Arnaldo Otegi, a leading figure of the Basque independence movement who has long been seen as a major influence on the terrorist group Eta, has been freed after six years in prison.
Mr Otegi (57) was jailed in October 2009 for attempting to re-establish Herri Batasuna, a political party which had been banned for its alleged links to Eta.
However, he was instrumental in persuading Eta to end its campaign of violence and Basque nationalists claim he has been a political prisoner.
"They say that in Spain there are no political prisoners, but you just have to look at the number of cameras here to see that yes, they do exist," said Mr Otegi moments after his release from prison in Logroño, in northern Spain.
His wife and family were waiting to receive him, along with supporters who chanted and waved the Basque ikurriña flag.
“I went in as a Basque speaker and I come out as a Basque speaker,” he said a few minutes later, addressing his supporters next to the prison.
“I went in as a socialist and I come out a socialist. I went in wanting independence and I come out wanting independence.”
Mr Otegi has been active in the Basque separatist left since the 1970s and has served several jail terms, starting in 1987, when he was imprisoned for taking part in an Eta kidnapping.
Following his release he became involved in Herri Batasuna, which was seen as the political arm of Eta, and by the late 1990s he had become the party’s leader.
He has also served prison sentences for glorifying terrorism and slandering King Juan Carlos.
Although for many Spaniards Mr Otegi represents the terror of Eta, he is seen as a key figure in moving the Basque separatist left away from violence in its quest for an independent Basque state.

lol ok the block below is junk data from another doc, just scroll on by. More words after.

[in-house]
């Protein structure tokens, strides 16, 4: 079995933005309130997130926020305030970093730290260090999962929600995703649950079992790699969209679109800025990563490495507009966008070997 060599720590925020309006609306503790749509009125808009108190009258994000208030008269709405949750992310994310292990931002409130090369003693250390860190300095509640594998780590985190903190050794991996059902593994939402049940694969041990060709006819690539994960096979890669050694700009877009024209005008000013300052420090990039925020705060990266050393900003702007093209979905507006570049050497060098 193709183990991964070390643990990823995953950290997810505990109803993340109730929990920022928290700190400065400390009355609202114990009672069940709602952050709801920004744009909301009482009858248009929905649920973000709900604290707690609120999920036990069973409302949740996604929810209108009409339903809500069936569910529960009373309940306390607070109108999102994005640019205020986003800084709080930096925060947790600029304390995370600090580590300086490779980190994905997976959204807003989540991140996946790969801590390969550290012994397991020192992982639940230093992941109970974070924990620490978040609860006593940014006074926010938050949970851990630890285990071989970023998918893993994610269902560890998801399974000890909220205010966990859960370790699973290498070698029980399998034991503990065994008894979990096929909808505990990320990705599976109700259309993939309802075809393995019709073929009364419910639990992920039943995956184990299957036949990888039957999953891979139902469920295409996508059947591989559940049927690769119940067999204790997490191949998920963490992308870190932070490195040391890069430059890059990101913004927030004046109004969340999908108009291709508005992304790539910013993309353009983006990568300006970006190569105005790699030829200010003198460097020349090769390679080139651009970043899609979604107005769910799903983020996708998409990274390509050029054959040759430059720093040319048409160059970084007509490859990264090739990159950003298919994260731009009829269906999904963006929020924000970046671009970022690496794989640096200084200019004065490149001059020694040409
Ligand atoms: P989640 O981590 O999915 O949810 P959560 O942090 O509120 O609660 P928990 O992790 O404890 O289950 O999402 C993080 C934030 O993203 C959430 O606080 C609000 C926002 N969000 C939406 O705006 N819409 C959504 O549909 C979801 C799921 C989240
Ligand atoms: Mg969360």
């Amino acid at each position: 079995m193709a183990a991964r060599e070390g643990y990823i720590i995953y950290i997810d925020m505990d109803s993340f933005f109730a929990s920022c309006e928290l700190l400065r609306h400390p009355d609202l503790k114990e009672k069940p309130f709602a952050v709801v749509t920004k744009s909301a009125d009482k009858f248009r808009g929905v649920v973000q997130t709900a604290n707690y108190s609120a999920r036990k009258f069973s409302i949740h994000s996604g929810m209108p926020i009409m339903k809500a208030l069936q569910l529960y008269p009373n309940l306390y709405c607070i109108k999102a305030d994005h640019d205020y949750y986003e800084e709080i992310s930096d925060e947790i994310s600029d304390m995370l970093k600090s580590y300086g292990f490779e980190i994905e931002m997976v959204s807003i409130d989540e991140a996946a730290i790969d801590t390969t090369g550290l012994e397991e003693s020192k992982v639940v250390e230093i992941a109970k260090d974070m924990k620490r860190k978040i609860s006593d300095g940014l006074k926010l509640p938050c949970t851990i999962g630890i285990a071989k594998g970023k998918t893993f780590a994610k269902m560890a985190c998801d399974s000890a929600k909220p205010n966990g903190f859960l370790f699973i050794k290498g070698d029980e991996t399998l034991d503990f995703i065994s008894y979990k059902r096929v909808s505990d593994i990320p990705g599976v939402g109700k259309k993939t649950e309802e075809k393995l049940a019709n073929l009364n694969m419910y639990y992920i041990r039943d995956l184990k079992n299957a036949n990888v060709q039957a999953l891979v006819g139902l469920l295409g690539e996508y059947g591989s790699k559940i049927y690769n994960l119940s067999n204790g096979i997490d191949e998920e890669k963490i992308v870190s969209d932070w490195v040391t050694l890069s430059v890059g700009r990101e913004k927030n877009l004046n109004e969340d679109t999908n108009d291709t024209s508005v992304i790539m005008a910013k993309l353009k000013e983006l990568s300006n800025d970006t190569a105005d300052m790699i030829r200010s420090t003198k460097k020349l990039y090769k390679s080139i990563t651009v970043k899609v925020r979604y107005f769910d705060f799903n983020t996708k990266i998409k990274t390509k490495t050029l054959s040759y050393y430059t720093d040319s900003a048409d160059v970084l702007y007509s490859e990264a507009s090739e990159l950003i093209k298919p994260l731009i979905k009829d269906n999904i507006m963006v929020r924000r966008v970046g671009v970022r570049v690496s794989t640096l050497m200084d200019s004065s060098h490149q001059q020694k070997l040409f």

He was closely involved in a failed 2006 peace process involving the Socialist government of José Luis Rodríguez Zapatero and his influence was crucial in persuading Eta to declare a permanent ceasefire in 2011 after a four-decade campaign of violence.
Since his 2009 imprisonment, a campaign for his release has gathered force, gaining the support of international figures.
Archbishop Desmond Tutu is among those who have called for his release, as have Gerry Adams and US activist-philosopher Noam Chomsky.
Other Irish figures who have joined the campaign include Nobel Prize winner Mairead Maguire and Harold Good, president of the Irish Methodist Church.
Last month, US civil rights activist Angela Davis was prevented from visiting Mr Otegi in prison.
However, there are many who have opposed the campaign to free Mr Otegi. The AVT terrorism victims’ association tweeted: “Hurt and outrage on seeing how an Eta terrorist is received as a hero on his release.”
Mr Otegi is now expected to return to the political front line and he is likely to run for the post of Basque regional premier for the EH Bildu coalition in elections scheduled for this autumn, providing he can overcome legal barriers.
Meanwhile, the Spanish authorities continue to view him with distrust.
The government called for the cancellation of a tribute to the separatist leader to be held later today in his hometown of Elgoibar and another on Saturday in San Sebastián, warning they might amount to the “glorification” of terrorism.
However, the High Court has instead called for security forces to watch both events closely.